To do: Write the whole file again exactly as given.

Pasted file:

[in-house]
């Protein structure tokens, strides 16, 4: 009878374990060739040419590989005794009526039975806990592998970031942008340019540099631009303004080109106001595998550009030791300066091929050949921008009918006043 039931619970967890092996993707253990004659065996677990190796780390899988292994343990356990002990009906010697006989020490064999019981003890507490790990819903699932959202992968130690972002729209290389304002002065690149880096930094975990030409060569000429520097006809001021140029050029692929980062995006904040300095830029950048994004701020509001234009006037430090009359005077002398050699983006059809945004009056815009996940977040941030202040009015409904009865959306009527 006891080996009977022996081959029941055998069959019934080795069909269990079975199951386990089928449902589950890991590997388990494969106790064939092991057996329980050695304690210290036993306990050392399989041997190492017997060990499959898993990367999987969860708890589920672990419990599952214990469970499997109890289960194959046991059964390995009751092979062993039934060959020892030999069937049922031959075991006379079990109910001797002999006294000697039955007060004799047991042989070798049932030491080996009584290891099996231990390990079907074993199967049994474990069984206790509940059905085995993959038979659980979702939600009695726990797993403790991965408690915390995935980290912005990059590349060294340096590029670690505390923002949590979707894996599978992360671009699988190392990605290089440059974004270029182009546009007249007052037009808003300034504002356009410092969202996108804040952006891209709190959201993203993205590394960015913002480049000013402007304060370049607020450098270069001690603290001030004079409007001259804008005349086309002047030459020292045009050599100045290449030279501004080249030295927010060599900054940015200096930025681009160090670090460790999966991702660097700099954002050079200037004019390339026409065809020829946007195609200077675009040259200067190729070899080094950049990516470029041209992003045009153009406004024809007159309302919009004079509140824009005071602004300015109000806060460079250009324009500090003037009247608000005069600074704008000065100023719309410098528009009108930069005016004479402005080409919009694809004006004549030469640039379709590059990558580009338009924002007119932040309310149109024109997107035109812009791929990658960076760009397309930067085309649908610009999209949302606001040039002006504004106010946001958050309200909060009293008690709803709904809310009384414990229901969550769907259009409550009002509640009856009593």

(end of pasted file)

[in-house]
């Protein structure tokens, strides 16, 4: 009878374990060739040419590989005794009526039975806990592998970031942008340019540099631009303004080109106001595998550009030791300066091929050949921008009918006043 039931619970967890092996993707253990004659065996677990190796780390899988292994343990356990002990009906010697006989020490064999019981003890507490790990819903699932959202992968130690972002729209290389304002002065690149880096930094975990030409060569000429520097006809001021140029050029692929980062995006904040300095830029950048994004701020509001234009006037430090009359005077002398050699983006059809945004009056815009996940977040941030202040009015409904009865959306009527 006891080996009977022996081959029941055998069959019934080795069909269990079975199951386990089928449902589950890991590997388990494969106790064939092991057996329980050695304690210290036993306990050392399989041997190492017997060990499959898993990367999987969860708890589920672990419990599952214990469970499997109890289960194959046991059964390995009751092979062993039934060959020892030999069937049922031959075991006379079990109910001797002999006294000697039955007060004799047991042989070798049932030491080996009584290891099996231990390990079907074993199967049994474990069984206790509940059905085995993959038979659980979702939600009695726990797993403790991965408690915390995935980290912005990059590349060294340096590029670690505390923002949590979707894996599978992360671009699988190392990605290089440059974004270029182009546009007249007052037009808003300034504002356009410092969202996108804040952006891209709190959201993203993205590394960015913002480049000013402007304060370049607020450098270069001690603290001030004079409007001259804008005349086309002047030459020292045009050599100045290449030279501004080249030295927010060599900054940015200096930025681009160090670090460790999966991702660097700099954002050079200037004019390339026409065809020829946007195609200077675009040259200067190729070899080094950049990516470029041209992003045009153009406004024809007159309302919009004079509140824009005071602004300015109000806060460079250009324009500090003037009247608000005069600074704008000065100023719309410098528009009108930069005016004479402005080409919009694809004006004549030469640039379709590059990558580009338009924002007119932040309310149109024109997107035109812009791929990658960076760009397309930067085309649908610009999209949302606001040039002006504004106010946001958050309200909060009293008690709803709904809310009384414990229901969550769907259009409550009002509640009856009593």